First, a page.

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Doctor at murder trial testifies on DuMonds injuries
LIBERTY, Mo.The day after Carol Shields fought for her life in a north Kansas City apartment, accused killer Wayne Du-Mond showed up at his doctors office with a scratched face and injuries to a shoulder and an elbow.
Someone suffocated Shields in her extramarital boyfriends apartment on Sept. 20, 2000. DNA samples taken from beneath her fingernails tied DuMond to her death.
Dr. Jerry Kirkland, who took the witness stand Friday on the fifth day of DuMonds first-degree murder trial, had been treating the castrated rapist for a "testosterone deficiency problem," he told jurors.
DuMond told the doctor he had injured himself in a fall down a flight of stairs, Kirkland said. "He had scratches on his face, swelling on his shoulder and elbow, and discoloration on the thigh," Kirkland testified.
Court began Friday with the assistant prosecuting attorney, Daniel White of Clay County, resting the states case.
Attorney Anthony Cardarella, who then opened DuMonds defense, was the one who put Kirkland on the stand. But the doctors testimony appeared to do as much to hurt the parolees case as it did to help it.
Before he finished questioning the doctor, Cardarella finally elicited the testimony that court observers had been waiting for. "What is your understanding as to whether Mr. DuMond has testicles?" Cardarella asked. "My understanding was that he did not," the doctor replied.
The testimony did not include any explanation about how Du-Mond lost his testicles, but those who have kept up with DuMonds life know he is the Arkansas man who raped a 17-year-old cheerleader from Forrest City in 1984. Someone castrated him before his 1985 trial.
DuMond moved north in 2000 after the Arkansas Post Prison Transfer Board released him to Missouri, the only state other than Arkansas that would accept him. Within weeks of DuMonds arrival in Missouri, Shields was dead. Cardarella opened DuMonds defense by attempting to shift suspicion for Carol Shields death to Mark Shields, her husband. He began by quoting a question Carol Shields had asked her friend Delores Buchanan eight months before Shields death. "Delores, what are they [police] going to do when they find my body, and I have a restraining order?" Cardarella said Carol Shields asked Buchanan. No one has testified that Shields ever sought court protection from her husband.
Cardarella told the jury the defense would show that Shields was afraid of her husband and had been planning for some time to leave him. "This [domestic abuse] was Carols only secret," Cardarella said.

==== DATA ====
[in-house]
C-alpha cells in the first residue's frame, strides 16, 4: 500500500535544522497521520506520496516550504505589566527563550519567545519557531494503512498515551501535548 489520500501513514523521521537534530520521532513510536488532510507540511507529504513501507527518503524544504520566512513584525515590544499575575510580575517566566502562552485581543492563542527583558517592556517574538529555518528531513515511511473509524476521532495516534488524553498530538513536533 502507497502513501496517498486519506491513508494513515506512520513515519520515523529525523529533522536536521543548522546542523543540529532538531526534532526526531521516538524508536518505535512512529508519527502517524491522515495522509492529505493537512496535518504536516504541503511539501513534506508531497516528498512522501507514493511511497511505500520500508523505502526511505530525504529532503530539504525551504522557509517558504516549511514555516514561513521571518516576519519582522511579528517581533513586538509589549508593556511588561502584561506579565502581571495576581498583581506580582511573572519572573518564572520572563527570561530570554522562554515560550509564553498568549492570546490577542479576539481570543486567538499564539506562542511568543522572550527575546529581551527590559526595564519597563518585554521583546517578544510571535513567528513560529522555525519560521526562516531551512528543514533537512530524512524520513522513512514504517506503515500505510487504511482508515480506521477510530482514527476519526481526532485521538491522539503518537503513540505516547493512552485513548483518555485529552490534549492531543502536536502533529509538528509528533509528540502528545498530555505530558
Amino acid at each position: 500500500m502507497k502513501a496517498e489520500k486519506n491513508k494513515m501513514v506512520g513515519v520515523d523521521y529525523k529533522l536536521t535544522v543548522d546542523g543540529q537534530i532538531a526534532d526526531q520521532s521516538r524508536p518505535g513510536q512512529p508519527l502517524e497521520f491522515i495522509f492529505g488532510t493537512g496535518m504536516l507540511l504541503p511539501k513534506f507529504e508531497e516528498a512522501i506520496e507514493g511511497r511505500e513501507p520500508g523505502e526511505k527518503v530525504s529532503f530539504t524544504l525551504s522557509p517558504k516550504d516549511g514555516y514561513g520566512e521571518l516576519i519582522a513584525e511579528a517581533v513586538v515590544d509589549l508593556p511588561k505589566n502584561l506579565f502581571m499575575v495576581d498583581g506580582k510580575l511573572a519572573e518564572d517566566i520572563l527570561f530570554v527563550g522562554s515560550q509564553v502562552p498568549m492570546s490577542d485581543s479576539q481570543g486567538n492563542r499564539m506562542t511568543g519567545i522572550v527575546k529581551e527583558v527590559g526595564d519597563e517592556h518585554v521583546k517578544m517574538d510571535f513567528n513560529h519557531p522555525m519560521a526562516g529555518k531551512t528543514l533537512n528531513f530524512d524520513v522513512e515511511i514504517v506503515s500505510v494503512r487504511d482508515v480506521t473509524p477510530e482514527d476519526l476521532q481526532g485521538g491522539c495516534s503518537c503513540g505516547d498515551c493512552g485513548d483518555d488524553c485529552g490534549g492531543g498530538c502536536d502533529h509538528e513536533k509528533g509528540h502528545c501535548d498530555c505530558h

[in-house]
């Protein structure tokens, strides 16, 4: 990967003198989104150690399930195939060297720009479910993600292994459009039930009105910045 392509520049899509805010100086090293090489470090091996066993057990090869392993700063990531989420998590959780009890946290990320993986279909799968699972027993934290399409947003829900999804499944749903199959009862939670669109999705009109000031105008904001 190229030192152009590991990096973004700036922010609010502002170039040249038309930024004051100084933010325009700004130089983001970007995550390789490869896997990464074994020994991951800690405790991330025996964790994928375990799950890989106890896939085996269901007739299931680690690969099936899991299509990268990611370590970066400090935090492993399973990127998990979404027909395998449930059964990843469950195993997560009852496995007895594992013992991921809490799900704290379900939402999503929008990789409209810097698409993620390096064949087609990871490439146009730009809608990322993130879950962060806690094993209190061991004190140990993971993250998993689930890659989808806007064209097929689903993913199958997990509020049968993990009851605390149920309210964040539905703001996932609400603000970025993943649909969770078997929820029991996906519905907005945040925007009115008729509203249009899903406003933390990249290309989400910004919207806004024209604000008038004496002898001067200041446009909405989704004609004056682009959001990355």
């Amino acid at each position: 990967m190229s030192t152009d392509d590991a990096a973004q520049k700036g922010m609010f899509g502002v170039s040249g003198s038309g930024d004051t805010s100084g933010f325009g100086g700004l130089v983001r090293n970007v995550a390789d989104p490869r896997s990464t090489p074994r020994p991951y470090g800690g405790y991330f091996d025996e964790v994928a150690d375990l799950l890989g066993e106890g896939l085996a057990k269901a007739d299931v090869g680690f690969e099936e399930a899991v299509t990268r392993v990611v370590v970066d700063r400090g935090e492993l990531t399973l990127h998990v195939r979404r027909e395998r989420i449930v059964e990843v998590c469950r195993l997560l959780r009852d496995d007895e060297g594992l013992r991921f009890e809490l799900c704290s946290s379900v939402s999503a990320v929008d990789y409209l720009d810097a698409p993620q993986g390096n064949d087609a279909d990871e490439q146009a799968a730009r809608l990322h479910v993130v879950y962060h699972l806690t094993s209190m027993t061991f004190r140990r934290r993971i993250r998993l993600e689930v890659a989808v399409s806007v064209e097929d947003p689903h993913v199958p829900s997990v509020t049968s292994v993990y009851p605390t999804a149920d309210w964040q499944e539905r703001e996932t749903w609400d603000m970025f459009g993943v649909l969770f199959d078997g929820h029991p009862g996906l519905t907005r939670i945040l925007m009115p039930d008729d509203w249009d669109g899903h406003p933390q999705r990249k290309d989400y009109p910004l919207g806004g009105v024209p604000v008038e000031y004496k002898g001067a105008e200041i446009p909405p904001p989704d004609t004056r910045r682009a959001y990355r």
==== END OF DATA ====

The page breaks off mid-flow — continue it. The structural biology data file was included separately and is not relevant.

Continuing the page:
In the witness chair, Buchanan recounted conversations she had with Shields about domestic abuse. "She had asked me questions because she knew I was a victim of spousal abuse," Buchanan said. "She wanted to know how difficult it was to be out on your own."
Cardarella called Don Klug, who is the ex-husband of Mark Shields current wife. Klug admitted calling investigators anonymously when his wife left him in May 2001 to accuse Mark Shields of murdering Carol Shields.
Klug told the jury he made the anonymous calls because he "didn't want to involve [his estranged] wife... and didn't trust the police."
Klug told investigators that his estranged wife told him Mark Shields suspected Carol Shields was having an affair. "Are you making up the stuff you're telling this jury?" Cardarella asked Klug. "It took me a long time to get over this," he said. "I don't want to be a thorn in Mark Shields side, but I've told you the truth here.
" I don't know for sure that Mark did kill her, "he admitted." I'm not God. "
DuMonds former employer returned to the stand Friday to tell that he and DuMond belonged to the same churchBeulah Landin Independence, Mo.
DuMond was allowed to move from his mothers home in Arkansas to Smithville, Mo., after he married a member of the Beulah Land church. Among the conditions of DuMonds parole was that he meet weekly with his parole officer. In testimony on Thursday, Missouri parole officer Robert Trotter said that on the day of the murder, DuMond, 54, told him that he was feeling ill with a stomach flu and probably wouldnt go to work that morning.
The prosecutor asked Dr. Kirkland if DuMond complained of the stomach flu when the doctor saw him Sept. 21, 2000.
" He didn't mention anything about it, " Kirkland said.
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